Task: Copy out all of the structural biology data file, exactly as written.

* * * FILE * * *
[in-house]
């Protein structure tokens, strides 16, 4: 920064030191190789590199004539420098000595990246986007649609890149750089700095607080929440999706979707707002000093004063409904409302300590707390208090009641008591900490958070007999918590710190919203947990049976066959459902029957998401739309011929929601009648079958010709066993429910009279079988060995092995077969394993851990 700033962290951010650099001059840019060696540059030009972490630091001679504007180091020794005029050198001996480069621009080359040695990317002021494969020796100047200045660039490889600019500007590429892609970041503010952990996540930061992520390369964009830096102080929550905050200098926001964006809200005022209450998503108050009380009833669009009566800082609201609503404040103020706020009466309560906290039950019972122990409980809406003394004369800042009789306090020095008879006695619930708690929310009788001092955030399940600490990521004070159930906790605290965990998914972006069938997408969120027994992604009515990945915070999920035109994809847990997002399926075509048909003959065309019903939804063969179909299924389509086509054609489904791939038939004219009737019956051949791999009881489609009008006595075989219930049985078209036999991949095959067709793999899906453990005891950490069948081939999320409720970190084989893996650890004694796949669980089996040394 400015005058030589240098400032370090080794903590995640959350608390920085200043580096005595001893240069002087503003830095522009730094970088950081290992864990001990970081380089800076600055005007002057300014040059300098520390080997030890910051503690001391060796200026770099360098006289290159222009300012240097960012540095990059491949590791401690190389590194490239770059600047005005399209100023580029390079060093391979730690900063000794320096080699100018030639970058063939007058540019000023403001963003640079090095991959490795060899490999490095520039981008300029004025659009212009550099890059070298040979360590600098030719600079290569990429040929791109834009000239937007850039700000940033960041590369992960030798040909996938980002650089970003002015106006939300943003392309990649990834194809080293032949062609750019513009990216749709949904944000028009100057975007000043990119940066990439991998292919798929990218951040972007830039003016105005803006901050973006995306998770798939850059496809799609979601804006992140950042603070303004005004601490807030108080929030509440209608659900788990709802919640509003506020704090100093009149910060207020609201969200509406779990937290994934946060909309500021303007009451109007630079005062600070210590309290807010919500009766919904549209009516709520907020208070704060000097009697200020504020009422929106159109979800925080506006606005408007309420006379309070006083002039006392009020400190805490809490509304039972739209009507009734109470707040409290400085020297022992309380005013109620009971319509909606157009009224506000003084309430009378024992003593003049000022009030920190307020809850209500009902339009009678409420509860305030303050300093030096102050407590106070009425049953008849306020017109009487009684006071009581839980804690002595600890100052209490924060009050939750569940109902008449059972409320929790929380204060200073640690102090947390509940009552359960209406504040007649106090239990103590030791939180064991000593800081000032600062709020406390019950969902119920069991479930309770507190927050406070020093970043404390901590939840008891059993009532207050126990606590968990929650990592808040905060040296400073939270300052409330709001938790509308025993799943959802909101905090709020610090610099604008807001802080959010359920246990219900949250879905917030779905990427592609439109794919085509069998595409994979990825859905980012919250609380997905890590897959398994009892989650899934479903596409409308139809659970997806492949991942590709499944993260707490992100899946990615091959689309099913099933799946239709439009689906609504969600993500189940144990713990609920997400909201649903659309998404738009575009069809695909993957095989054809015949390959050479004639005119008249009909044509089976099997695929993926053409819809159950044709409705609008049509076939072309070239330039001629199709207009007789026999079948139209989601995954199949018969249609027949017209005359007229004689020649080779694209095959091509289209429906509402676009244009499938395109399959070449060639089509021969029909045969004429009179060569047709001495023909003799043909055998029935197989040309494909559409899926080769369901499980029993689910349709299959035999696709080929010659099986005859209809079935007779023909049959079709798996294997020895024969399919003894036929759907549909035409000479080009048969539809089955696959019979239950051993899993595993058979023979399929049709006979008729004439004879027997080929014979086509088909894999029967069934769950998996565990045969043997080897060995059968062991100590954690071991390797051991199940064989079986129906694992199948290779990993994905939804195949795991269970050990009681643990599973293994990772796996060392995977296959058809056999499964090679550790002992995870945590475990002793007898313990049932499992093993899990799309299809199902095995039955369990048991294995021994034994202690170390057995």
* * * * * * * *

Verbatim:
[in-house]
């Protein structure tokens, strides 16, 4: 920064030191190789590199004539420098000595990246986007649609890149750089700095607080929440999706979707707002000093004063409904409302300590707390208090009641008591900490958070007999918590710190919203947990049976066959459902029957998401739309011929929601009648079958010709066993429910009279079988060995092995077969394993851990 700033962290951010650099001059840019060696540059030009972490630091001679504007180091020794005029050198001996480069621009080359040695990317002021494969020796100047200045660039490889600019500007590429892609970041503010952990996540930061992520390369964009830096102080929550905050200098926001964006809200005022209450998503108050009380009833669009009566800082609201609503404040103020706020009466309560906290039950019972122990409980809406003394004369800042009789306090020095008879006695619930708690929310009788001092955030399940600490990521004070159930906790605290965990998914972006069938997408969120027994992604009515990945915070999920035109994809847990997002399926075509048909003959065309019903939804063969179909299924389509086509054609489904791939038939004219009737019956051949791999009881489609009008006595075989219930049985078209036999991949095959067709793999899906453990005891950490069948081939999320409720970190084989893996650890004694796949669980089996040394 400015005058030589240098400032370090080794903590995640959350608390920085200043580096005595001893240069002087503003830095522009730094970088950081290992864990001990970081380089800076600055005007002057300014040059300098520390080997030890910051503690001391060796200026770099360098006289290159222009300012240097960012540095990059491949590791401690190389590194490239770059600047005005399209100023580029390079060093391979730690900063000794320096080699100018030639970058063939007058540019000023403001963003640079090095991959490795060899490999490095520039981008300029004025659009212009550099890059070298040979360590600098030719600079290569990429040929791109834009000239937007850039700000940033960041590369992960030798040909996938980002650089970003002015106006939300943003392309990649990834194809080293032949062609750019513009990216749709949904944000028009100057975007000043990119940066990439991998292919798929990218951040972007830039003016105005803006901050973006995306998770798939850059496809799609979601804006992140950042603070303004005004601490807030108080929030509440209608659900788990709802919640509003506020704090100093009149910060207020609201969200509406779990937290994934946060909309500021303007009451109007630079005062600070210590309290807010919500009766919904549209009516709520907020208070704060000097009697200020504020009422929106159109979800925080506006606005408007309420006379309070006083002039006392009020400190805490809490509304039972739209009507009734109470707040409290400085020297022992309380005013109620009971319509909606157009009224506000003084309430009378024992003593003049000022009030920190307020809850209500009902339009009678409420509860305030303050300093030096102050407590106070009425049953008849306020017109009487009684006071009581839980804690002595600890100052209490924060009050939750569940109902008449059972409320929790929380204060200073640690102090947390509940009552359960209406504040007649106090239990103590030791939180064991000593800081000032600062709020406390019950969902119920069991479930309770507190927050406070020093970043404390901590939840008891059993009532207050126990606590968990929650990592808040905060040296400073939270300052409330709001938790509308025993799943959802909101905090709020610090610099604008807001802080959010359920246990219900949250879905917030779905990427592609439109794919085509069998595409994979990825859905980012919250609380997905890590897959398994009892989650899934479903596409409308139809659970997806492949991942590709499944993260707490992100899946990615091959689309099913099933799946239709439009689906609504969600993500189940144990713990609920997400909201649903659309998404738009575009069809695909993957095989054809015949390959050479004639005119008249009909044509089976099997695929993926053409819809159950044709409705609008049509076939072309070239330039001629199709207009007789026999079948139209989601995954199949018969249609027949017209005359007229004689020649080779694209095959091509289209429906509402676009244009499938395109399959070449060639089509021969029909045969004429009179060569047709001495023909003799043909055998029935197989040309494909559409899926080769369901499980029993689910349709299959035999696709080929010659099986005859209809079935007779023909049959079709798996294997020895024969399919003894036929759907549909035409000479080009048969539809089955696959019979239950051993899993595993058979023979399929049709006979008729004439004879027997080929014979086509088909894999029967069934769950998996565990045969043997080897060995059968062991100590954690071991390797051991199940064989079986129906694992199948290779990993994905939804195949795991269970050990009681643990599973293994990772796996060392995977296959058809056999499964090679550790002992995870945590475990002793007898313990049932499992093993899990799309299809199902095995039955369990048991294995021994034994202690170390057995």